“Without certification, Canadian suppliers risk being excluded from future international defence procurement opportunities. The new program will aim to reduce industry burden by pursuing mutual recognition between Canada and the U.S., allowing certified Canadian suppliers to be recognized in both jurisdictions.”
In the statement, Minister Jaczek explained the drivers behind the new program: “Threats to cyber security are complex and rapidly evolving, and in the world of defence procurement, cyber incidents pose a threat to the protection of unclassified federal information. That’s why we are taking action to protect our defence supply chain by establishing a Canadian Program for Cyber Security Certification to protect Canadians and Canadian businesses.”
The Department of Defense (DoD) in the United States introduced minimum cybersecurity standards for defence contractors in 2020 with its Cybersecurity Maturity Model Certification (CMMC). Version 2.0 of the CMMC, announced in November 2021, is still under review. However, CMMC 2.0 requirements started appearing in DoD contracts in May 2023, and are expected to be incorporated into all contracts by fall 2025.
Privacy commissioners announces updated workplace privacy guidance
On May 29, the Office of the Privacy Commissioner of Canada (OPC) announced updated guidance on workplace privacy for employers that are subject to federal privacy legislation. The guidance was added to the “Privacy in the Workplace” materials on the OPC website.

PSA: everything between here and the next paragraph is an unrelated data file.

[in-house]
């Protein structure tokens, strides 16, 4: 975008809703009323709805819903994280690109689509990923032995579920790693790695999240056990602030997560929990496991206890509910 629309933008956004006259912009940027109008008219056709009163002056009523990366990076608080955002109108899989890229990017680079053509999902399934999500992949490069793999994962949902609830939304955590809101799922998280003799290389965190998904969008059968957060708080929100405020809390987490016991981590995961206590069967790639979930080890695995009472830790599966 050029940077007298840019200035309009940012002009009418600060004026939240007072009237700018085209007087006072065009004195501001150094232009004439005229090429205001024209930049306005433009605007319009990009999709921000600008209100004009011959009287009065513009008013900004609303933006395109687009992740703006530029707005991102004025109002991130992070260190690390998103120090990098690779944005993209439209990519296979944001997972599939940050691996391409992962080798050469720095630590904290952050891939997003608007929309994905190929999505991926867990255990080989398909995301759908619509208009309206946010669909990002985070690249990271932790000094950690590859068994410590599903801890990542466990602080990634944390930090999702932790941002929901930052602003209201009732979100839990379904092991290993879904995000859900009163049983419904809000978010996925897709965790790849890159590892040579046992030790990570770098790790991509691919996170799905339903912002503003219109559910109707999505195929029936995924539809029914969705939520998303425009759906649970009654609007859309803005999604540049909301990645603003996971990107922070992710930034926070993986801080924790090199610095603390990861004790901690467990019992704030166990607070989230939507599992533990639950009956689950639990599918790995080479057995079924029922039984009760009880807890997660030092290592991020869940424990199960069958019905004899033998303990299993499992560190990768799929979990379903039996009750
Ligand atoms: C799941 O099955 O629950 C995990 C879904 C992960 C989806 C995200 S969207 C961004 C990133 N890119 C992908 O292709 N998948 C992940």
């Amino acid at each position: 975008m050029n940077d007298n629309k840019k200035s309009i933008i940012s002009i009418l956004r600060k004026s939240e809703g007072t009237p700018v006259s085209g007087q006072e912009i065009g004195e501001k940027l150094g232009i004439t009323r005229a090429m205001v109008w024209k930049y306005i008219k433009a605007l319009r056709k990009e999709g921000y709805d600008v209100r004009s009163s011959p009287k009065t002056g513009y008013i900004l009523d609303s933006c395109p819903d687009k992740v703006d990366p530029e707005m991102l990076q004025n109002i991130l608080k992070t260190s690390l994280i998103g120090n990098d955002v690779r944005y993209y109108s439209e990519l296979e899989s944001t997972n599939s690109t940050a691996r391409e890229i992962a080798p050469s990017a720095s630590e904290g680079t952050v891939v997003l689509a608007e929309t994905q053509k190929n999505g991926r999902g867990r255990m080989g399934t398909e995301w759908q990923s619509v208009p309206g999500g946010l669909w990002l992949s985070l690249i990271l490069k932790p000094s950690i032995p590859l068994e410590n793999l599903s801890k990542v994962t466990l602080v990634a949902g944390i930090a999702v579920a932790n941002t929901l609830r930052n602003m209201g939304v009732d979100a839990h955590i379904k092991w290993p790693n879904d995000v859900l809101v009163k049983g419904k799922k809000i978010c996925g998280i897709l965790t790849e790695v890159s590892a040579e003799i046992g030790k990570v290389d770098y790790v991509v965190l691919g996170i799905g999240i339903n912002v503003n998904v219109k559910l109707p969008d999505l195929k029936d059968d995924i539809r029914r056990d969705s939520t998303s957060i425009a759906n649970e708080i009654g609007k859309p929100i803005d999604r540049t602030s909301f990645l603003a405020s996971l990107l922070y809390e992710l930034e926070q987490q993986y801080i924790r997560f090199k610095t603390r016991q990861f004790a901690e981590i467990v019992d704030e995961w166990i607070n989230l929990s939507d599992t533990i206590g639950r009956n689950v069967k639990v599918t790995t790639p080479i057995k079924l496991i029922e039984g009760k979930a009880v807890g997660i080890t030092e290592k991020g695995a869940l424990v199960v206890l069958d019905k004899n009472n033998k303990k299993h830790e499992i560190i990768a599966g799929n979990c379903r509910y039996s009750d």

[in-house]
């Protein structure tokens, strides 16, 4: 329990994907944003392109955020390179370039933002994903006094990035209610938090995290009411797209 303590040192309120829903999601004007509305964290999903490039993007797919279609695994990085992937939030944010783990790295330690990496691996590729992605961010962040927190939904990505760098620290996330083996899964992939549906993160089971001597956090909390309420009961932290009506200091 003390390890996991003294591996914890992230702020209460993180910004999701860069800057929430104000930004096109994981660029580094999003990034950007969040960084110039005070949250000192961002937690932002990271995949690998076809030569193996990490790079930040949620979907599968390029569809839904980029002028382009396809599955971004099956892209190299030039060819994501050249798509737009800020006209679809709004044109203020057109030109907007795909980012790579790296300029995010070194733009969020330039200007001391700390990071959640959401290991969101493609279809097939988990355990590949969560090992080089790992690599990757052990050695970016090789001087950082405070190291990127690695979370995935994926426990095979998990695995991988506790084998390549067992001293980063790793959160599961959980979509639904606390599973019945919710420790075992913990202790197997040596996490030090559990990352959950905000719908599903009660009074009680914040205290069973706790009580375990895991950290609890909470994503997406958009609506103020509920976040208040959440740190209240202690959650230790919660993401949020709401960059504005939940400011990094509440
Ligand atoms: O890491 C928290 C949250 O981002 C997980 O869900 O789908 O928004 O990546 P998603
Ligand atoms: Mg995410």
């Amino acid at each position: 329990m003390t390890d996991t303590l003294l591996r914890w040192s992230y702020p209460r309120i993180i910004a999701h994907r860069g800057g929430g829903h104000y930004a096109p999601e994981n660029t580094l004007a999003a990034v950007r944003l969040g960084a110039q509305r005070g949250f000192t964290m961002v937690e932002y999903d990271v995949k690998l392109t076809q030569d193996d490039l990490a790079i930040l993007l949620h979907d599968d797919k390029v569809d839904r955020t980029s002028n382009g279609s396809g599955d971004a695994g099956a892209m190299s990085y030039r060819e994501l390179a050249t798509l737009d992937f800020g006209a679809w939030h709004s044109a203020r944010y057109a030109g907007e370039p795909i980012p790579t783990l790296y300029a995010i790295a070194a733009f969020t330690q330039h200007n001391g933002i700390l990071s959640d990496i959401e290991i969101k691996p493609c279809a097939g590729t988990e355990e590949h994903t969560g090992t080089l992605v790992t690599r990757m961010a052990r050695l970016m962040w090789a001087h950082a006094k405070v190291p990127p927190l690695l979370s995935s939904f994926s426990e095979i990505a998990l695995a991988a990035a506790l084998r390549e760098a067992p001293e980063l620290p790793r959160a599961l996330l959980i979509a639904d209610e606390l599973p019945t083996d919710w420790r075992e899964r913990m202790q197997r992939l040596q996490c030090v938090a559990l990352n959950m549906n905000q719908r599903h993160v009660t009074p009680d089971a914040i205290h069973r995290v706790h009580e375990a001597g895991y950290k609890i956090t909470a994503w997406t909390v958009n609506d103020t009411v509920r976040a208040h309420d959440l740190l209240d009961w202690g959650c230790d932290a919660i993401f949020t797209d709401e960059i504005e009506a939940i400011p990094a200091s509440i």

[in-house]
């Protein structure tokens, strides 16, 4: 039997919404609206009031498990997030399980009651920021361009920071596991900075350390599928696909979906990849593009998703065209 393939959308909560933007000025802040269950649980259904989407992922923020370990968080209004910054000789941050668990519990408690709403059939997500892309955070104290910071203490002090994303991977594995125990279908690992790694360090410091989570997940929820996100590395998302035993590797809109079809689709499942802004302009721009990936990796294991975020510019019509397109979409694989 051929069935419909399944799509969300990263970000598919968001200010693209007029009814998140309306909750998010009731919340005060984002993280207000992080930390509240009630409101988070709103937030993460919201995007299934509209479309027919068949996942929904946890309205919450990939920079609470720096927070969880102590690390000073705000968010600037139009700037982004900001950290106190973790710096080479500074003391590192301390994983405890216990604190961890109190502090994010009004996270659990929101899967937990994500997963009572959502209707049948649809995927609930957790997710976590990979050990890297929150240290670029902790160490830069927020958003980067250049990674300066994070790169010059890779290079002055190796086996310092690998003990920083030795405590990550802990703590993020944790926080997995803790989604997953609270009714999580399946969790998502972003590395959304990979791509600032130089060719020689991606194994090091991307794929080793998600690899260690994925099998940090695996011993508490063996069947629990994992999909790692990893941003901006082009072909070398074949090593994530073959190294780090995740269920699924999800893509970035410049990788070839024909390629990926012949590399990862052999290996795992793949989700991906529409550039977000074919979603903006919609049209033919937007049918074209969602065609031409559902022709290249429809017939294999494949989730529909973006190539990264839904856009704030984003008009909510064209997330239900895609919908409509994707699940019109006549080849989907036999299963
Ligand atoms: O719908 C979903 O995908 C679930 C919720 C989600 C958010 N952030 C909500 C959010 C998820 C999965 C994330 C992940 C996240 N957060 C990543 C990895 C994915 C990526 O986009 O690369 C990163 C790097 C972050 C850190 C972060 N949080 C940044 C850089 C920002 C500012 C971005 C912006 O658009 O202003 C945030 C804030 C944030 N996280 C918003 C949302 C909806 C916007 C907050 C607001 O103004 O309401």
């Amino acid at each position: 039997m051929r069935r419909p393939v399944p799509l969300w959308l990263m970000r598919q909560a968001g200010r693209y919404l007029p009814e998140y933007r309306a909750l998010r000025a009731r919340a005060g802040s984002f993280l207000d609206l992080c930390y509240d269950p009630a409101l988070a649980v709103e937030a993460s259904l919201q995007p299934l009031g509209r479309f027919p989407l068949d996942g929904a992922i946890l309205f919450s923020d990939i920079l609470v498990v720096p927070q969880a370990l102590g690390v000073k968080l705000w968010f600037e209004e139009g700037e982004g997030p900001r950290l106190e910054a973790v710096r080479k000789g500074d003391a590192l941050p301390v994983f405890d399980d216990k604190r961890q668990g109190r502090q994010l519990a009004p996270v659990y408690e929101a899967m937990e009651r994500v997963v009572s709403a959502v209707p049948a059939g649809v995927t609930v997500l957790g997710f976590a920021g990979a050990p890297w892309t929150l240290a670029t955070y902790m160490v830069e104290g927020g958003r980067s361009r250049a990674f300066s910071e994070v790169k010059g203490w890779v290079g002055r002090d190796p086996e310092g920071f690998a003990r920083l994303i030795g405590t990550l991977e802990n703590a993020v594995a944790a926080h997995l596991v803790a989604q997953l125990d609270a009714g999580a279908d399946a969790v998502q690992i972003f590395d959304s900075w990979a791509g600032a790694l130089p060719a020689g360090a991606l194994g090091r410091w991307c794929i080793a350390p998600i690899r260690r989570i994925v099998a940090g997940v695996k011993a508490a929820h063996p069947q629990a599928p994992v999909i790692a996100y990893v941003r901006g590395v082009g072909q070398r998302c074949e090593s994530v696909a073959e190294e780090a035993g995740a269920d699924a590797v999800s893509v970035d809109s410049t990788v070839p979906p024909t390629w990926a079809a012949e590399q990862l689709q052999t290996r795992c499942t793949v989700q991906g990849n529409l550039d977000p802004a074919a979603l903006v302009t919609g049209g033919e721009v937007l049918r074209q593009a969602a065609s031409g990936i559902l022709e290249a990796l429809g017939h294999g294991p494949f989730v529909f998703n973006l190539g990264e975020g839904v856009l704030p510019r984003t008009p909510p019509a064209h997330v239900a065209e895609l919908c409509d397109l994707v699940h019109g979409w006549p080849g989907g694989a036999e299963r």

According to a press release introducing the changes, “employers need to be aware of how the Privacy Act (for federal government institutions) and the Personal Information and Protection of Electronic Documents Act (PIPEDA) (for businesses governed by federal legislation) apply to them, and should ensure that employees know their rights under those laws.”
The additions to the guidance outline key privacy considerations for employers managing employees’ personal information, discuss topical issues such as the monitoring of employees, and offer practical tips for things that employers can build into their privacy policies and procedures “regardless of whether they are governed by federal or provincial privacy laws.”
Canadian incident response conference attracting global audience
Over 900 specialists from over 90 countries are meeting at the 35th annual Forum of Incident Response and Security Teams (FIRST) conference in Montreal this week. The conference, entitled “Empowering Communities”, fosters global coordination and cooperation among computer security and incident response teams.
Experts from around the world, representing national agencies, regulatory bodies, industry, critical infrastructure concerns, cyber insurance carriers, and academia are scheduled to attend and present.
Edward Norminton, FIRST Annual Conference Program Chair and Operational Relationships team manager for the Canadian Centre for Cyber Security (CCCS), observed that “this conference is critical for the global community of incident responders and security teams. The never-ending changes in technology and how we do business, from AI to remote working, bring new threats that must be addressed. [We] must learn from each other to address common challenges, but solutions must be tailored to the needs of cities, countries, critical infrastructure sectors, product development and so many other unique communities.”